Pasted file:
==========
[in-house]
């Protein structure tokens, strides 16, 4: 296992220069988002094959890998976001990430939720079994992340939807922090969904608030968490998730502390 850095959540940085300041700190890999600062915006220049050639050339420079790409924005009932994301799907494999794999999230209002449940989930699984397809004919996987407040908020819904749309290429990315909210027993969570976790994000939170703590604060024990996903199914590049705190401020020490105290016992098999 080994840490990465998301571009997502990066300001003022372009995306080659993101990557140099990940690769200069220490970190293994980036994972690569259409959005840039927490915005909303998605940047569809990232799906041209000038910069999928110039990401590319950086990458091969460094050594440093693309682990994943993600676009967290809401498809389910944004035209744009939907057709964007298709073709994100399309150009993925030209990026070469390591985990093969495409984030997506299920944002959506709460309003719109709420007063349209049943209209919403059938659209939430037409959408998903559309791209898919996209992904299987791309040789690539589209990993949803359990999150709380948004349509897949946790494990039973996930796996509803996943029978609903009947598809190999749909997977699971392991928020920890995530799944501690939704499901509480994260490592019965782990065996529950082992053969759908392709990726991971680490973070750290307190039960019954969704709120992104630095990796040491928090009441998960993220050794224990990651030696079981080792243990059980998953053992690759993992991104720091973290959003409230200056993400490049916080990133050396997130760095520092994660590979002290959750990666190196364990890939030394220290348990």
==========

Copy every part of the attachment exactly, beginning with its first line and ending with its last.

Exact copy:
[in-house]
């Protein structure tokens, strides 16, 4: 296992220069988002094959890998976001990430939720079994992340939807922090969904608030968490998730502390 850095959540940085300041700190890999600062915006220049050639050339420079790409924005009932994301799907494999794999999230209002449940989930699984397809004919996987407040908020819904749309290429990315909210027993969570976790994000939170703590604060024990996903199914590049705190401020020490105290016992098999 080994840490990465998301571009997502990066300001003022372009995306080659993101990557140099990940690769200069220490970190293994980036994972690569259409959005840039927490915005909303998605940047569809990232799906041209000038910069999928110039990401590319950086990458091969460094050594440093693309682990994943993600676009967290809401498809389910944004035209744009939907057709964007298709073709994100399309150009993925030209990026070469390591985990093969495409984030997506299920944002959506709460309003719109709420007063349209049943209209919403059938659209939430037409959408998903559309791209898919996209992904299987791309040789690539589209990993949803359990999150709380948004349509897949946790494990039973996930796996509803996943029978609903009947598809190999749909997977699971392991928020920890995530799944501690939704499901509480994260490592019965782990065996529950082992053969759908392709990726991971680490973070750290307190039960019954969704709120992104630095990796040491928090009441998960993220050794224990990651030696079981080792243990059980998953053992690759993992991104720091973290959003409230200056993400490049916080990133050396997130760095520092994660590979002290959750990666190196364990890939030394220290348990």